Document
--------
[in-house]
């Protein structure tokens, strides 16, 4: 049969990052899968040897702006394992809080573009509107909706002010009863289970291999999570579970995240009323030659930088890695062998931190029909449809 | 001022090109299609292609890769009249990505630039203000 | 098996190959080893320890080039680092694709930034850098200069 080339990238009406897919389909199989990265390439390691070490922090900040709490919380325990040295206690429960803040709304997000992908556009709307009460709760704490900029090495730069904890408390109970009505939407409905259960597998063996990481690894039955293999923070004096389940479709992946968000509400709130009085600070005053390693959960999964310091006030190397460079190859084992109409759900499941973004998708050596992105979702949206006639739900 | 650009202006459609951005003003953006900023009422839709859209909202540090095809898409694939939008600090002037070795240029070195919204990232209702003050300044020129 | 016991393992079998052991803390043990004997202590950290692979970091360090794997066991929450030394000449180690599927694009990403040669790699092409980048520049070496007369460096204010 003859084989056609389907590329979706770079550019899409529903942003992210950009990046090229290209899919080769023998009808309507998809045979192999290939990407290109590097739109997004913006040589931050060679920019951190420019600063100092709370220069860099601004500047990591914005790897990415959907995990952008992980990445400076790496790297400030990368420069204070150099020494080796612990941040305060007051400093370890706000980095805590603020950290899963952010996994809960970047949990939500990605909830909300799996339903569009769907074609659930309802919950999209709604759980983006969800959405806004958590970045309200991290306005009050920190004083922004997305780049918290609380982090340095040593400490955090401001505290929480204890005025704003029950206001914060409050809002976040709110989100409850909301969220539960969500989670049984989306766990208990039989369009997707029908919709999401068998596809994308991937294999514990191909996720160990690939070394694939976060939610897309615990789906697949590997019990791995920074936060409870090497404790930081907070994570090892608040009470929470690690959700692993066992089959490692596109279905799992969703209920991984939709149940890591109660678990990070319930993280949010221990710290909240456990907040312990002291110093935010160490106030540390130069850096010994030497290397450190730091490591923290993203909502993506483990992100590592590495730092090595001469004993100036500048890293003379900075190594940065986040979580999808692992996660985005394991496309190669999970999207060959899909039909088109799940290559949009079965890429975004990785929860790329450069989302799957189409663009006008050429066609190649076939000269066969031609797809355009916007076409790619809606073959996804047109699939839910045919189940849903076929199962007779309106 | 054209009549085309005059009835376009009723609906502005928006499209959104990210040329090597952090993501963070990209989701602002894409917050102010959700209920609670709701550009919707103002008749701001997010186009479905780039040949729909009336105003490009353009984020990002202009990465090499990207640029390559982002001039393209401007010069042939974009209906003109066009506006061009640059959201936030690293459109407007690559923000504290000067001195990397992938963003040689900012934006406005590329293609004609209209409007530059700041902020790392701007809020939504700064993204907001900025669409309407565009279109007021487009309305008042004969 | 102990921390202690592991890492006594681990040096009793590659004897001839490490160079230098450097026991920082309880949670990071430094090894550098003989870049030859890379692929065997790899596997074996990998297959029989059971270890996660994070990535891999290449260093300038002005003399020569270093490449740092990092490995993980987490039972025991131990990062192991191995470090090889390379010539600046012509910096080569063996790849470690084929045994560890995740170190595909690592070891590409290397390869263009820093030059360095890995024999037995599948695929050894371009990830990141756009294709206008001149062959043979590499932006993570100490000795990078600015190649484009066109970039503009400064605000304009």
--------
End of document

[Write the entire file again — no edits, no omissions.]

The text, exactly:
[in-house]
């Protein structure tokens, strides 16, 4: 049969990052899968040897702006394992809080573009509107909706002010009863289970291999999570579970995240009323030659930088890695062998931190029909449809 | 001022090109299609292609890769009249990505630039203000 | 098996190959080893320890080039680092694709930034850098200069 080339990238009406897919389909199989990265390439390691070490922090900040709490919380325990040295206690429960803040709304997000992908556009709307009460709760704490900029090495730069904890408390109970009505939407409905259960597998063996990481690894039955293999923070004096389940479709992946968000509400709130009085600070005053390693959960999964310091006030190397460079190859084992109409759900499941973004998708050596992105979702949206006639739900 | 650009202006459609951005003003953006900023009422839709859209909202540090095809898409694939939008600090002037070795240029070195919204990232209702003050300044020129 | 016991393992079998052991803390043990004997202590950290692979970091360090794997066991929450030394000449180690599927694009990403040669790699092409980048520049070496007369460096204010 003859084989056609389907590329979706770079550019899409529903942003992210950009990046090229290209899919080769023998009808309507998809045979192999290939990407290109590097739109997004913006040589931050060679920019951190420019600063100092709370220069860099601004500047990591914005790897990415959907995990952008992980990445400076790496790297400030990368420069204070150099020494080796612990941040305060007051400093370890706000980095805590603020950290899963952010996994809960970047949990939500990605909830909300799996339903569009769907074609659930309802919950999209709604759980983006969800959405806004958590970045309200991290306005009050920190004083922004997305780049918290609380982090340095040593400490955090401001505290929480204890005025704003029950206001914060409050809002976040709110989100409850909301969220539960969500989670049984989306766990208990039989369009997707029908919709999401068998596809994308991937294999514990191909996720160990690939070394694939976060939610897309615990789906697949590997019990791995920074936060409870090497404790930081907070994570090892608040009470929470690690959700692993066992089959490692596109279905799992969703209920991984939709149940890591109660678990990070319930993280949010221990710290909240456990907040312990002291110093935010160490106030540390130069850096010994030497290397450190730091490591923290993203909502993506483990992100590592590495730092090595001469004993100036500048890293003379900075190594940065986040979580999808692992996660985005394991496309190669999970999207060959899909039909088109799940290559949009079965890429975004990785929860790329450069989302799957189409663009006008050429066609190649076939000269066969031609797809355009916007076409790619809606073959996804047109699939839910045919189940849903076929199962007779309106 | 054209009549085309005059009835376009009723609906502005928006499209959104990210040329090597952090993501963070990209989701602002894409917050102010959700209920609670709701550009919707103002008749701001997010186009479905780039040949729909009336105003490009353009984020990002202009990465090499990207640029390559982002001039393209401007010069042939974009209906003109066009506006061009640059959201936030690293459109407007690559923000504290000067001195990397992938963003040689900012934006406005590329293609004609209209409007530059700041902020790392701007809020939504700064993204907001900025669409309407565009279109007021487009309305008042004969 | 102990921390202690592991890492006594681990040096009793590659004897001839490490160079230098450097026991920082309880949670990071430094090894550098003989870049030859890379692929065997790899596997074996990998297959029989059971270890996660994070990535891999290449260093300038002005003399020569270093490449740092990092490995993980987490039972025991131990990062192991191995470090090889390379010539600046012509910096080569063996790849470690084929045994560890995740170190595909690592070891590409290397390869263009820093030059360095890995024999037995599948695929050894371009990830990141756009294709206008001149062959043979590499932006993570100490000795990078600015190649484009066109970039503009400064605000304009």